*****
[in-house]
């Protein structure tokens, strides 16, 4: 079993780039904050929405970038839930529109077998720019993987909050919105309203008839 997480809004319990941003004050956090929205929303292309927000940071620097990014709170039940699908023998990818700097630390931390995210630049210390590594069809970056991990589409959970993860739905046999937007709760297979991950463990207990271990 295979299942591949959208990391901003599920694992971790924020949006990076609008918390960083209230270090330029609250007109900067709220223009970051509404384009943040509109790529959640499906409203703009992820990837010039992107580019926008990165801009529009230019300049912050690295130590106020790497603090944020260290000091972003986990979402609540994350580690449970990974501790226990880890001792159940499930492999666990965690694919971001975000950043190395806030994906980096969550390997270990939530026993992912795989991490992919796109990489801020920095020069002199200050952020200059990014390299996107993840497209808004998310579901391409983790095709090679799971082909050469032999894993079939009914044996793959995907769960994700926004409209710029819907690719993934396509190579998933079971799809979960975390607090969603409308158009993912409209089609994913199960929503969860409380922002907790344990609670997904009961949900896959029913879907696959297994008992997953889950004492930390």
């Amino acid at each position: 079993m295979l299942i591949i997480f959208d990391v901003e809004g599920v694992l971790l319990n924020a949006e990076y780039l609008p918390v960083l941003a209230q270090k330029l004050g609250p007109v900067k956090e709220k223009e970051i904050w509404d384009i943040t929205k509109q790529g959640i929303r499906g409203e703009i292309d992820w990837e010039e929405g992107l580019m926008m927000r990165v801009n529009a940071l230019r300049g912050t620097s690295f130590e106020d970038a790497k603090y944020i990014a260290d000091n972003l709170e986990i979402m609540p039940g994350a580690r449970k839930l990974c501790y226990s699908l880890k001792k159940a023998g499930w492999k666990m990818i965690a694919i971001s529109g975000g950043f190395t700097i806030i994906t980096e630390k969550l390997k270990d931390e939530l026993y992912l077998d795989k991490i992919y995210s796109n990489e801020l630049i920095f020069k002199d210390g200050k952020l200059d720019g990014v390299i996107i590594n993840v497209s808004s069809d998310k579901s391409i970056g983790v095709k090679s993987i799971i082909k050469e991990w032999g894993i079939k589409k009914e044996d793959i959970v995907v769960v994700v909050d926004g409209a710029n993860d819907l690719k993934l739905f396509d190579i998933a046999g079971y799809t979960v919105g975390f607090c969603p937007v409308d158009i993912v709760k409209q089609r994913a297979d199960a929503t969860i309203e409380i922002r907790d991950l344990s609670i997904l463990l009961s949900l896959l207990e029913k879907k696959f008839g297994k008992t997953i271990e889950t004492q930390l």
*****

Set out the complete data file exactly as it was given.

[in-house]
């Protein structure tokens, strides 16, 4: 079993780039904050929405970038839930529109077998720019993987909050919105309203008839 997480809004319990941003004050956090929205929303292309927000940071620097990014709170039940699908023998990818700097630390931390995210630049210390590594069809970056991990589409959970993860739905046999937007709760297979991950463990207990271990 295979299942591949959208990391901003599920694992971790924020949006990076609008918390960083209230270090330029609250007109900067709220223009970051509404384009943040509109790529959640499906409203703009992820990837010039992107580019926008990165801009529009230019300049912050690295130590106020790497603090944020260290000091972003986990979402609540994350580690449970990974501790226990880890001792159940499930492999666990965690694919971001975000950043190395806030994906980096969550390997270990939530026993992912795989991490992919796109990489801020920095020069002199200050952020200059990014390299996107993840497209808004998310579901391409983790095709090679799971082909050469032999894993079939009914044996793959995907769960994700926004409209710029819907690719993934396509190579998933079971799809979960975390607090969603409308158009993912409209089609994913199960929503969860409380922002907790344990609670997904009961949900896959029913879907696959297994008992997953889950004492930390």
């Amino acid at each position: 079993m295979l299942i591949i997480f959208d990391v901003e809004g599920v694992l971790l319990n924020a949006e990076y780039l609008p918390v960083l941003a209230q270090k330029l004050g609250p007109v900067k956090e709220k223009e970051i904050w509404d384009i943040t929205k509109q790529g959640i929303r499906g409203e703009i292309d992820w990837e010039e929405g992107l580019m926008m927000r990165v801009n529009a940071l230019r300049g912050t620097s690295f130590e106020d970038a790497k603090y944020i990014a260290d000091n972003l709170e986990i979402m609540p039940g994350a580690r449970k839930l990974c501790y226990s699908l880890k001792k159940a023998g499930w492999k666990m990818i965690a694919i971001s529109g975000g950043f190395t700097i806030i994906t980096e630390k969550l390997k270990d931390e939530l026993y992912l077998d795989k991490i992919y995210s796109n990489e801020l630049i920095f020069k002199d210390g200050k952020l200059d720019g990014v390299i996107i590594n993840v497209s808004s069809d998310k579901s391409i970056g983790v095709k090679s993987i799971i082909k050469e991990w032999g894993i079939k589409k009914e044996d793959i959970v995907v769960v994700v909050d926004g409209a710029n993860d819907l690719k993934l739905f396509d190579i998933a046999g079971y799809t979960v919105g975390f607090c969603p937007v409308d158009i993912v709760k409209q089609r994913a297979d199960a929503t969860i309203e409380i922002r907790d991950l344990s609670i997904l463990l009961s949900l896959l207990e029913k879907k696959f008839g297994k008992t997953i271990e889950t004492q930390l």